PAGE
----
Scalable analysis of multicore data reuse and sharing
Paper in proceedings, 2014
The performance and energy efficiency of multicore systems are increasingly dominated by the costs of communication. As hardware parallelism grows, developers require more powerful tools to assess the data sharing and reuse properties of their algorithms. The reuse distance is an effective metric to study the temporal locality of programs and model private and shared caches. But the application of this method is challenging. First, generating memory traces is very expensive in storage and very intrusive on execution, possibly distorting the parallel schedule. And second, the algorithm is computationally very expensive, limiting the length, memory size and parallelism of analyzable programs. This paper introduces a novel coarse-grained reuse distance method, called Kernel Reuse Distance (KRD), which addresses these challenges. KRD enables a quick assessment of data locality by studying the reuse characteristics of the kernels' inputs and outputs. We analyze the performance of the initial prototype implementation and show two use cases comparing different parallel implementations. On a 24-core system, analyzing a trace from a matrix multiplication representing 24 threads, 1.37 terabytes of streamed data and 800 million distinct accesses, the parallel KRD implementation is able to compute the coherence-aware kernel reuse distance histogram for one socket (six cores) in 11.1 seconds. © 2014 ACM.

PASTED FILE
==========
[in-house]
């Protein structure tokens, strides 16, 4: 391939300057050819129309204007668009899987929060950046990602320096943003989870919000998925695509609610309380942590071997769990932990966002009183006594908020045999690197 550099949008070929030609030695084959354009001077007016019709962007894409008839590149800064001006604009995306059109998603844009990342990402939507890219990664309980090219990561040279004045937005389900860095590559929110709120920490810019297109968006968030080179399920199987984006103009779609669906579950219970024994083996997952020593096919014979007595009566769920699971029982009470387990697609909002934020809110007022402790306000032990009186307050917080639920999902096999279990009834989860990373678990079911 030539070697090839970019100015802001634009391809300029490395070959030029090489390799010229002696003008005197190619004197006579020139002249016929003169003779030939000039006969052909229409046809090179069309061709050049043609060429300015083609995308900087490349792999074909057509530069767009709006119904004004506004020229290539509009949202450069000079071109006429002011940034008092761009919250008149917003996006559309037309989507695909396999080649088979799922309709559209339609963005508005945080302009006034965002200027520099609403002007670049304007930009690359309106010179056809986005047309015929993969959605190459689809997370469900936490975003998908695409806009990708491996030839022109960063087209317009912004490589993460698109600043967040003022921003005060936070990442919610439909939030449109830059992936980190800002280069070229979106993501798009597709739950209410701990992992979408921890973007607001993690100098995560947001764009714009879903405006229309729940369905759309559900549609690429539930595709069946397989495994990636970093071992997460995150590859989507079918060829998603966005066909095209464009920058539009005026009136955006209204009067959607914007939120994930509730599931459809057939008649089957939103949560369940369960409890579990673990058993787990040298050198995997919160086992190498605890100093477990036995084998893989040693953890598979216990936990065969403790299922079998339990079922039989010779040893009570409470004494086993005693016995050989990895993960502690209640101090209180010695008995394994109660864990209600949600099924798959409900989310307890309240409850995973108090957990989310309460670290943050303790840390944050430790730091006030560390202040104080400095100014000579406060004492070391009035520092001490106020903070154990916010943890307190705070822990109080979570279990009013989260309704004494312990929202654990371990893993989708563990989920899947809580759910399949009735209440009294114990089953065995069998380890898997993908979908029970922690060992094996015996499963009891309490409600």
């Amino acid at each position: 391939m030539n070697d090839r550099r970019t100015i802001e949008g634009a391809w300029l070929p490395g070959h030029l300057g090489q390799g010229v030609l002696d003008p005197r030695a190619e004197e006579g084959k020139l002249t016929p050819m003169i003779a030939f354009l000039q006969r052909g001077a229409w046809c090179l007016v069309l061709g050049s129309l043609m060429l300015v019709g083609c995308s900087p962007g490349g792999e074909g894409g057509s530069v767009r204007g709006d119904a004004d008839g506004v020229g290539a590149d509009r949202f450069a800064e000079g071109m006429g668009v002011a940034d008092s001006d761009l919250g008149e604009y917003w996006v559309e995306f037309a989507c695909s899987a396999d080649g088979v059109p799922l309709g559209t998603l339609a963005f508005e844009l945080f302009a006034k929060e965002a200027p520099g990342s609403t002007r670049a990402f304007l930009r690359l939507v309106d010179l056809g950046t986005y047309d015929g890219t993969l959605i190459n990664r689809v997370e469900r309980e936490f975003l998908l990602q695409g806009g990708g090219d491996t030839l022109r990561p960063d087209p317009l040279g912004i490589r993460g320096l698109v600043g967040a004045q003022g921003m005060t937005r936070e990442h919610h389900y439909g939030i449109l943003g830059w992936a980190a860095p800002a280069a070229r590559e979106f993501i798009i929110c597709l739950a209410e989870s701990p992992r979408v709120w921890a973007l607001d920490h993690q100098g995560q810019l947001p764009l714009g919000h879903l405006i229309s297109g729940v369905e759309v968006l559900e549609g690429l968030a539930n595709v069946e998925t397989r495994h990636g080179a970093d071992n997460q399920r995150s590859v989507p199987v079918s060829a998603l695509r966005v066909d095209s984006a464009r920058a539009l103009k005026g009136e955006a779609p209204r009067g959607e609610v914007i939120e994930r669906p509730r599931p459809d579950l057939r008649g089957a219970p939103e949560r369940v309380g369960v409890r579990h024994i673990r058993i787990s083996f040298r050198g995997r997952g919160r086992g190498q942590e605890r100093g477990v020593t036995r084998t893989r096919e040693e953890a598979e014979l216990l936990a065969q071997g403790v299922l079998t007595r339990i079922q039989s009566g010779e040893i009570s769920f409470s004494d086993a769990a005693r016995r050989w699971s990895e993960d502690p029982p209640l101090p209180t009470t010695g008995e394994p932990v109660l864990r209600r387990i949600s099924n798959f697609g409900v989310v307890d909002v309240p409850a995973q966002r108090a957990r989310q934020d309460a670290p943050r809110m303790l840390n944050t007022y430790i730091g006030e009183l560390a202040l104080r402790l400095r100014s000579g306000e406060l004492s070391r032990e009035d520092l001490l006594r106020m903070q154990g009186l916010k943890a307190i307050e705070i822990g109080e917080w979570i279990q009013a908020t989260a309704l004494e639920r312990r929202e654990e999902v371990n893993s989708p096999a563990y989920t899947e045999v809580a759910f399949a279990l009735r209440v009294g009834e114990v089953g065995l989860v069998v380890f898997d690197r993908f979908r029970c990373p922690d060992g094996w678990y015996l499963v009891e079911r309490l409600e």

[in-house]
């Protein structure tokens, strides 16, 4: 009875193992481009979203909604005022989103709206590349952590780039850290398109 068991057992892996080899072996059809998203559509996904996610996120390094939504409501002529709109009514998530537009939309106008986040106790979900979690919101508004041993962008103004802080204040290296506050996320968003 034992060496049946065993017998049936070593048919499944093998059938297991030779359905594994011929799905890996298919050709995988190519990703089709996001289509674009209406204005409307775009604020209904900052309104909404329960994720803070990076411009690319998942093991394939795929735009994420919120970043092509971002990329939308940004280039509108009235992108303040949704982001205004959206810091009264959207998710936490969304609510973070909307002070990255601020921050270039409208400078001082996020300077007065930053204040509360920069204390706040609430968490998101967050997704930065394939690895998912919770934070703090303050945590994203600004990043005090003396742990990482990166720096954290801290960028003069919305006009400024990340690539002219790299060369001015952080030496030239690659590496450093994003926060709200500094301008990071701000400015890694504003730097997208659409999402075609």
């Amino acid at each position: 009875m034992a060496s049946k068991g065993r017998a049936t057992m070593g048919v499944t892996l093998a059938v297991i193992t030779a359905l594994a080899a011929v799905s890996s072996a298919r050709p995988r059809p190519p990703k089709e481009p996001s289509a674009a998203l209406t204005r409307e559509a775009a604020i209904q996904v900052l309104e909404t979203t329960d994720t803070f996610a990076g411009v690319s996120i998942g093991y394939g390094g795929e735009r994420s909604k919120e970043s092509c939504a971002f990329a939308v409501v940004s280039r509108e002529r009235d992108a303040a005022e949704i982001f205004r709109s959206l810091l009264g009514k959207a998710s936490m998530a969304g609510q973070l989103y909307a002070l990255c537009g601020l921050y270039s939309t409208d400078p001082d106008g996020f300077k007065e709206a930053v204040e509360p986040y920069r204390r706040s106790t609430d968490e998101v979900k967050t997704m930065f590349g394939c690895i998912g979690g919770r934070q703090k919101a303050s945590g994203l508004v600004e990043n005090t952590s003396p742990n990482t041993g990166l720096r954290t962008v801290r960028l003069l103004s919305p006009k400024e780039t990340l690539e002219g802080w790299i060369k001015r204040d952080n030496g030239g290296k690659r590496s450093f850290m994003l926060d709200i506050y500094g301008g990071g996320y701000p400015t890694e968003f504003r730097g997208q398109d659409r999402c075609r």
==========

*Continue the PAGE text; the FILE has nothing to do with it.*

multithreaded runtime systems
data reuse and sharing